ALBANY -- Mike White knows how to build championships, step by sandy step.
White, who has coached the Albany State football team to five SIAC titles in the last decade, sat in the bed of his truck as the sun rose early Monday morning, encouraging his players as they ran up and down the famed sand dunes near the ASU football field.
"These dunes have been around for a long time, and we have been running them for a long time," White reflected. "(The players) are always excited about getting started and excited about coming over, because this is the way we start off each year. Hit the dunes and see what kind of shape we are in."
It's a tradition that has cemented itself in the Rams' program -- one that is built on determination and teamwork, which were both on display Monday morning.
"It's all about coming together as a team, and seeing who is ready to have your back," junior Justin Blash said as he was catching his breath and brushing sand off his hands.
Blash has been there before. He has climbed the dunes and stumbled back down, helped staggering teammates find their second wind; knelt to the ground in exhaustion only to rise back up and find a way to get back to the top of the dunes.
And he has also won championships.
"You find out that this is what it takes to win," said Blash, who will return as a defensive end and leader of the Rams defense.
Waiting at the top of the dune Monday were offensive coordinator Uyl Joyner and running backs coach Kenyan Conner. Joyner, who played quarterback for the Rams nearly a decade ago, remembers forging his own path in the sand.
"Sand dunes is something we have been doing since I was in high school," said Joyner, who led Dougherty to a state title in 1998. "The biggest thing I remember is guys going down and helping each other up. It brings you together as a team for real, because you have to help your teammate up the hill. It's good training, and it's good to make this team gel in a hurry."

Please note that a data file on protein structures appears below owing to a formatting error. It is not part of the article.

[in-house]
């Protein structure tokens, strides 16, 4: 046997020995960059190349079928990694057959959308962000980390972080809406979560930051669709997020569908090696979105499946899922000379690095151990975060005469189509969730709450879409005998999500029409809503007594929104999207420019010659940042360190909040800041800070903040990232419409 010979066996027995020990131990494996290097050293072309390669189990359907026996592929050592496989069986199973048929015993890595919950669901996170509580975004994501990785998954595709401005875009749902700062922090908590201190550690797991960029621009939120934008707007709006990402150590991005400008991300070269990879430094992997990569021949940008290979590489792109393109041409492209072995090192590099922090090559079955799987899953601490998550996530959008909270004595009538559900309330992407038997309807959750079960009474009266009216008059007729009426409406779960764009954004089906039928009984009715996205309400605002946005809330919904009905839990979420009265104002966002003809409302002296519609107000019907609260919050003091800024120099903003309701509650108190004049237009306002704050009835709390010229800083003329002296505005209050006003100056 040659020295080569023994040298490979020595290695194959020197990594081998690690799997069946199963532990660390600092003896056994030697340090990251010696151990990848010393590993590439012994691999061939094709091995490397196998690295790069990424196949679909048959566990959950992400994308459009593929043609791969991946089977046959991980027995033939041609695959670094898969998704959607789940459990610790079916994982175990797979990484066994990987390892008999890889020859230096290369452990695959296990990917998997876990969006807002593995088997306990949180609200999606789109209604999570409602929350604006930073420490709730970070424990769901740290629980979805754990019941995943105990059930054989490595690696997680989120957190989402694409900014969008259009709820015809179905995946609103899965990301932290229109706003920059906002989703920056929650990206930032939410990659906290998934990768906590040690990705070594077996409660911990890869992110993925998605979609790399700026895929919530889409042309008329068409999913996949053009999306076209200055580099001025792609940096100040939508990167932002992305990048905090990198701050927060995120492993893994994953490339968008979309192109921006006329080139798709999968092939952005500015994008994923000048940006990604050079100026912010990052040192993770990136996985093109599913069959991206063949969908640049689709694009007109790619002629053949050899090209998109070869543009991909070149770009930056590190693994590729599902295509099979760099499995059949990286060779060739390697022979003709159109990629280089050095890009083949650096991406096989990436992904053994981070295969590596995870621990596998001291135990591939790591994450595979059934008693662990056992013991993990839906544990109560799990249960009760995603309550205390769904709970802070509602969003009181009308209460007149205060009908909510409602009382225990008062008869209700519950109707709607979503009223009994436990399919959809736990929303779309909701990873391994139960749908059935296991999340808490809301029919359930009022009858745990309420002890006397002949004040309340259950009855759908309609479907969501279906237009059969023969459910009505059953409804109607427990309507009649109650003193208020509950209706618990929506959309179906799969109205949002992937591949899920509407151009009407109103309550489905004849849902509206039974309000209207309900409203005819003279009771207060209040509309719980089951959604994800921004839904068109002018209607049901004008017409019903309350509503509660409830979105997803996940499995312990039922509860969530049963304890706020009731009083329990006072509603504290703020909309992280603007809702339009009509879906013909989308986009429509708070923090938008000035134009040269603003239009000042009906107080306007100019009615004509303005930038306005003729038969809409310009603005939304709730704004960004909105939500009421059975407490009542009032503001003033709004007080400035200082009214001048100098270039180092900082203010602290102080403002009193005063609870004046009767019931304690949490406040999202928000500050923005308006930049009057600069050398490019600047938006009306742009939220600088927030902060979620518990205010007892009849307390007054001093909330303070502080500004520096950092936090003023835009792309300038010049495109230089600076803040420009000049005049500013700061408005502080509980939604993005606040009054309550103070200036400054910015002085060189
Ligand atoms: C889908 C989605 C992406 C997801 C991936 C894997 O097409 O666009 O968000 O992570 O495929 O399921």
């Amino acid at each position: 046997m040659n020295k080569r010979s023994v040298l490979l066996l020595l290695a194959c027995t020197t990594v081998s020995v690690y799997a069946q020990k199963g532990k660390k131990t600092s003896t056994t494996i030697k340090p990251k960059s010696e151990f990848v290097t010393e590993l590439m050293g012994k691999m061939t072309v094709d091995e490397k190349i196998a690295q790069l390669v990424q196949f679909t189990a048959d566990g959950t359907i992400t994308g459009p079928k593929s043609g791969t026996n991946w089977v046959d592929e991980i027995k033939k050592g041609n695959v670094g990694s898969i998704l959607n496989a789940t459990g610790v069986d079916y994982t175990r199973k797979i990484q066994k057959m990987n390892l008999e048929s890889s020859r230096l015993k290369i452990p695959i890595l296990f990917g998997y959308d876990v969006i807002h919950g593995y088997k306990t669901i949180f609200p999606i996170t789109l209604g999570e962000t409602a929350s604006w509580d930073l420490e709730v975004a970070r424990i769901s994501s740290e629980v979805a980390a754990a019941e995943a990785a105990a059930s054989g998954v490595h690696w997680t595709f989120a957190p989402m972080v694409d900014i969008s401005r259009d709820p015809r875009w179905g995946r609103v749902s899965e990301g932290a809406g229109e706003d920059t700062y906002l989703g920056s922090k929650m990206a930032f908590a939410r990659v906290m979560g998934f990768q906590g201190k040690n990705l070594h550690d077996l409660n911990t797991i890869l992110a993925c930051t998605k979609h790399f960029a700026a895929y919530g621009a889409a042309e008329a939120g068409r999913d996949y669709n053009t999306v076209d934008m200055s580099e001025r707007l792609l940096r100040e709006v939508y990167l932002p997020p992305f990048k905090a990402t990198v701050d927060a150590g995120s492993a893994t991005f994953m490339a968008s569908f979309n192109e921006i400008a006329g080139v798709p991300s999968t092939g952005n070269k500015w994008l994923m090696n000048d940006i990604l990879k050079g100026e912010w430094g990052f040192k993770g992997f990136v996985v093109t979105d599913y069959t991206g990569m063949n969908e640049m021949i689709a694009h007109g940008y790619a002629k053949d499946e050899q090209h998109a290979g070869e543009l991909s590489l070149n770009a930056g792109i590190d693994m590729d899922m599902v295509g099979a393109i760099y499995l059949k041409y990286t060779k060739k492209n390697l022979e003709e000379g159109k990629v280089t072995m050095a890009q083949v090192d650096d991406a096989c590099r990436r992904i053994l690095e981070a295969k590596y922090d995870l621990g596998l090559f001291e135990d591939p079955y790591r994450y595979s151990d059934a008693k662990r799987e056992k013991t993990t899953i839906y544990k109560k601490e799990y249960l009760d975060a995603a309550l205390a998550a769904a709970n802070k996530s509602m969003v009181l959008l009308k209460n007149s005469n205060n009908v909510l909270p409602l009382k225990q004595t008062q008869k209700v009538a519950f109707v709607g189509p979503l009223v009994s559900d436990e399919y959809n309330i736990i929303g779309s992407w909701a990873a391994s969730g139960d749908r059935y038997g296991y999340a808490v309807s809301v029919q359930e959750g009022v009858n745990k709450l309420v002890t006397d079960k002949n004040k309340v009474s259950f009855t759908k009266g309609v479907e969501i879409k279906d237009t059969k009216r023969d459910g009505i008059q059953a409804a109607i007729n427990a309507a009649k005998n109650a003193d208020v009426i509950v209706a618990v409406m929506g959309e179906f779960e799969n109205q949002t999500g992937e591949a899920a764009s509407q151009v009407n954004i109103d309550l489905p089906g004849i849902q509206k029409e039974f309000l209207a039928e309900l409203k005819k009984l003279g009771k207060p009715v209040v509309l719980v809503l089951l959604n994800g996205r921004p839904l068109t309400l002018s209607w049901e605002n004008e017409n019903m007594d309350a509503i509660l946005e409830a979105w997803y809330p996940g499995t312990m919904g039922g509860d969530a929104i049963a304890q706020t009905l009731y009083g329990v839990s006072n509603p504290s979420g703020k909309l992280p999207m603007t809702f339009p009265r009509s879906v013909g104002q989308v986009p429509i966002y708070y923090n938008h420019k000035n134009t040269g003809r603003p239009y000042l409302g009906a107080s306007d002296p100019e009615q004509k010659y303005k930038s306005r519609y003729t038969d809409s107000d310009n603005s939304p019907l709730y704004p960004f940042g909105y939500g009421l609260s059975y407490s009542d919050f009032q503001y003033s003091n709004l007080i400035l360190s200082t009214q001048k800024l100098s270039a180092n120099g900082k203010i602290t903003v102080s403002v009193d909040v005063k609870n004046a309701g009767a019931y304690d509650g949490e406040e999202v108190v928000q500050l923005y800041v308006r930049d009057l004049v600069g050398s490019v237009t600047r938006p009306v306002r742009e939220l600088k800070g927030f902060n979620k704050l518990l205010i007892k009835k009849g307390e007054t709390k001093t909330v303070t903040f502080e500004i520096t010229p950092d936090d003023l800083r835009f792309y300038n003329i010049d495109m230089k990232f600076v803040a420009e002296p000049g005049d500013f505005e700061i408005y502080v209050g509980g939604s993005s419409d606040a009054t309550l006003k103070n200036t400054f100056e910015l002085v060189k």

The 6 a.m. conditioning drill lasted one hour and officially kicked off ASU's fall practice. The Rams took to the practice field two hours after making their final sprint up the dune.
"It really makes your leaders step forward, and you know who your leaders are now," Joyner said. "You are trying to push them to get up the hill, but you are pushing your leaders to lead this team and get your guys up the hill. It is good for conditioning, and it is good for the team as a whole."
The Rams begin the season with expectations about as steep as the sand dune. They will be defending an SIAC title and an SBN National Black College Football Championship.
On Monday, those expectations became real. And the Rams handled them the only way they know how -- one sandy step at a time.